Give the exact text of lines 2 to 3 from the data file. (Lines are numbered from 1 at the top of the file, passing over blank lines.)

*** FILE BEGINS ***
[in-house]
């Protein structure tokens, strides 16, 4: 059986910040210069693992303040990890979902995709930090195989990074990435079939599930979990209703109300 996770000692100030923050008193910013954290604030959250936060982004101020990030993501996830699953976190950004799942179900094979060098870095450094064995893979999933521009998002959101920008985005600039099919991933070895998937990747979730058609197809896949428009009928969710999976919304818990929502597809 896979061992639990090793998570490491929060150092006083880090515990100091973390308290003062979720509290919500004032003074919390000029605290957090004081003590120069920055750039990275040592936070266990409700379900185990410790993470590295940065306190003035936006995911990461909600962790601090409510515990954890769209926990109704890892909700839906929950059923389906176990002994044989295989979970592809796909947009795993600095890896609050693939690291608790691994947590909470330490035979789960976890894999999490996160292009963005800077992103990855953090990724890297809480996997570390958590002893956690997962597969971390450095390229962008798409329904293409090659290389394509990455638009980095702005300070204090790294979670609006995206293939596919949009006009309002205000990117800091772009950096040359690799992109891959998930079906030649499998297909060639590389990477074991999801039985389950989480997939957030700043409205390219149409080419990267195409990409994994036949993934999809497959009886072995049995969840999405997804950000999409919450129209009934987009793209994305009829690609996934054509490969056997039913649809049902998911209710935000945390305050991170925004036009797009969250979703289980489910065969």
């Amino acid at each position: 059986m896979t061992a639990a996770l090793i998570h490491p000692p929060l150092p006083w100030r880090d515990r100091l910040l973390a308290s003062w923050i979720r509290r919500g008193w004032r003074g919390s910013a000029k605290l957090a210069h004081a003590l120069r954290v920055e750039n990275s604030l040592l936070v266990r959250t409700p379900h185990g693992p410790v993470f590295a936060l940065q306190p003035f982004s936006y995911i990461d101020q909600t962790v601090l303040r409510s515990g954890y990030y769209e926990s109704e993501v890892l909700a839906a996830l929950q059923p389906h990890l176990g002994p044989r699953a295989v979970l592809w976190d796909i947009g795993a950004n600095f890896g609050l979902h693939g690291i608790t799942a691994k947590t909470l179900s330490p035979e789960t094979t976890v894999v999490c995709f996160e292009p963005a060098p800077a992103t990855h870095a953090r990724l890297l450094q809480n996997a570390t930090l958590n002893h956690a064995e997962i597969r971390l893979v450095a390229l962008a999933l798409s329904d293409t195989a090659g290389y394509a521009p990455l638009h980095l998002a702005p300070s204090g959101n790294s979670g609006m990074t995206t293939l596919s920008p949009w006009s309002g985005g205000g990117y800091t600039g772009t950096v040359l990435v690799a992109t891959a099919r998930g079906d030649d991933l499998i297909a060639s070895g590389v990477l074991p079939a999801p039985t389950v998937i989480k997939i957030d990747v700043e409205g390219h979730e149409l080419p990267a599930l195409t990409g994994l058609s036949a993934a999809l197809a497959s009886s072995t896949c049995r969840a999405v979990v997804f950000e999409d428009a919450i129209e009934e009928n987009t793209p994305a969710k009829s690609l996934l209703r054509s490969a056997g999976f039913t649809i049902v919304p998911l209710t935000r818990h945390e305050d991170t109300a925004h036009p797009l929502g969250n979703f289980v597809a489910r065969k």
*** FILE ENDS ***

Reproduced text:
């Protein structure tokens, strides 16, 4: 059986910040210069693992303040990890979902995709930090195989990074990435079939599930979990209703109300 996770000692100030923050008193910013954290604030959250936060982004101020990030993501996830699953976190950004799942179900094979060098870095450094064995893979999933521009998002959101920008985005600039099919991933070895998937990747979730058609197809896949428009009928969710999976919304818990929502597809 896979061992639990090793998570490491929060150092006083880090515990100091973390308290003062979720509290919500004032003074919390000029605290957090004081003590120069920055750039990275040592936070266990409700379900185990410790993470590295940065306190003035936006995911990461909600962790601090409510515990954890769209926990109704890892909700839906929950059923389906176990002994044989295989979970592809796909947009795993600095890896609050693939690291608790691994947590909470330490035979789960976890894999999490996160292009963005800077992103990855953090990724890297809480996997570390958590002893956690997962597969971390450095390229962008798409329904293409090659290389394509990455638009980095702005300070204090790294979670609006995206293939596919949009006009309002205000990117800091772009950096040359690799992109891959998930079906030649499998297909060639590389990477074991999801039985389950989480997939957030700043409205390219149409080419990267195409990409994994036949993934999809497959009886072995049995969840999405997804950000999409919450129209009934987009793209994305009829690609996934054509490969056997039913649809049902998911209710935000945390305050991170925004036009797009969250979703289980489910065969």
């Amino acid at each position: 059986m896979t061992a639990a996770l090793i998570h490491p000692p929060l150092p006083w100030r880090d515990r100091l910040l973390a308290s003062w923050i979720r509290r919500g008193w004032r003074g919390s910013a000029k605290l957090a210069h004081a003590l120069r954290v920055e750039n990275s604030l040592l936070v266990r959250t409700p379900h185990g693992p410790v993470f590295a936060l940065q306190p003035f982004s936006y995911i990461d101020q909600t962790v601090l303040r409510s515990g954890y990030y769209e926990s109704e993501v890892l909700a839906a996830l929950q059923p389906h990890l176990g002994p044989r699953a295989v979970l592809w976190d796909i947009g795993a950004n600095f890896g609050l979902h693939g690291i608790t799942a691994k947590t909470l179900s330490p035979e789960t094979t976890v894999v999490c995709f996160e292009p963005a060098p800077a992103t990855h870095a953090r990724l890297l450094q809480n996997a570390t930090l958590n002893h956690a064995e997962i597969r971390l893979v450095a390229l962008a999933l798409s329904d293409t195989a090659g290389y394509a521009p990455l638009h980095l998002a702005p300070s204090g959101n790294s979670g609006m990074t995206t293939l596919s920008p949009w006009s309002g985005g205000g990117y800091t600039g772009t950096v040359l990435v690799a992109t891959a099919r998930g079906d030649d991933l499998i297909a060639s070895g590389v990477l074991p079939a999801p039985t389950v998937i989480k997939i957030d990747v700043e409205g390219h979730e149409l080419p990267a599930l195409t990409g994994l058609s036949a993934a999809l197809a497959s009886s072995t896949c049995r969840a999405v979990v997804f950000e999409d428009a919450i129209e009934e009928n987009t793209p994305a969710k009829s690609l996934l209703r054509s490969a056997g999976f039913t649809i049902v919304p998911l209710t935000r818990h945390e305050d991170t109300a925004h036009p797009l929502g969250n979703f289980v597809a489910r065969k």